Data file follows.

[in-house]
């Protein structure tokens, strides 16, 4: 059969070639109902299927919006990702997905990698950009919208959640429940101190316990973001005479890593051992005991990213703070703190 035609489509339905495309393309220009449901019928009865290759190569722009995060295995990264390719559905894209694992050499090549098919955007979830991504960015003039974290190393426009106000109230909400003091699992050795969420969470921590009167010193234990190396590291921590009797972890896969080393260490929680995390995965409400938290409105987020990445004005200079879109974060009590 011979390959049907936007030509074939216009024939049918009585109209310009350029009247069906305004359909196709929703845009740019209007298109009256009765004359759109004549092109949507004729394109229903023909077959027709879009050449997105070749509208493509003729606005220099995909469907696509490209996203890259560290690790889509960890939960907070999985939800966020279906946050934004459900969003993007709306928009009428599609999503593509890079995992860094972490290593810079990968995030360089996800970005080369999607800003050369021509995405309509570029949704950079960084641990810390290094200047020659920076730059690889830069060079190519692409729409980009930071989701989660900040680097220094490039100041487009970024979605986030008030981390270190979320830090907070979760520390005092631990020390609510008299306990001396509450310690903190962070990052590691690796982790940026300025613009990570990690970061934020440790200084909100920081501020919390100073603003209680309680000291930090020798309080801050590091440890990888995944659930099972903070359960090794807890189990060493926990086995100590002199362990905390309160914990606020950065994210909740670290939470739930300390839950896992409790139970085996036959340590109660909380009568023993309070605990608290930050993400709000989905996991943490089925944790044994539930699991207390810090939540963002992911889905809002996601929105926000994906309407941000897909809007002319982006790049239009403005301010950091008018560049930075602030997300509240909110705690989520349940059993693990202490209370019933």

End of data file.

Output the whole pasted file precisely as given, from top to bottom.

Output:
[in-house]
């Protein structure tokens, strides 16, 4: 059969070639109902299927919006990702997905990698950009919208959640429940101190316990973001005479890593051992005991990213703070703190 035609489509339905495309393309220009449901019928009865290759190569722009995060295995990264390719559905894209694992050499090549098919955007979830991504960015003039974290190393426009106000109230909400003091699992050795969420969470921590009167010193234990190396590291921590009797972890896969080393260490929680995390995965409400938290409105987020990445004005200079879109974060009590 011979390959049907936007030509074939216009024939049918009585109209310009350029009247069906305004359909196709929703845009740019209007298109009256009765004359759109004549092109949507004729394109229903023909077959027709879009050449997105070749509208493509003729606005220099995909469907696509490209996203890259560290690790889509960890939960907070999985939800966020279906946050934004459900969003993007709306928009009428599609999503593509890079995992860094972490290593810079990968995030360089996800970005080369999607800003050369021509995405309509570029949704950079960084641990810390290094200047020659920076730059690889830069060079190519692409729409980009930071989701989660900040680097220094490039100041487009970024979605986030008030981390270190979320830090907070979760520390005092631990020390609510008299306990001396509450310690903190962070990052590691690796982790940026300025613009990570990690970061934020440790200084909100920081501020919390100073603003209680309680000291930090020798309080801050590091440890990888995944659930099972903070359960090794807890189990060493926990086995100590002199362990905390309160914990606020950065994210909740670290939470739930300390839950896992409790139970085996036959340590109660909380009568023993309070605990608290930050993400709000989905996991943490089925944790044994539930699991207390810090939540963002992911889905809002996601929105926000994906309407941000897909809007002319982006790049239009403005301010950091008018560049930075602030997300509240909110705690989520349940059993693990202490209370019933």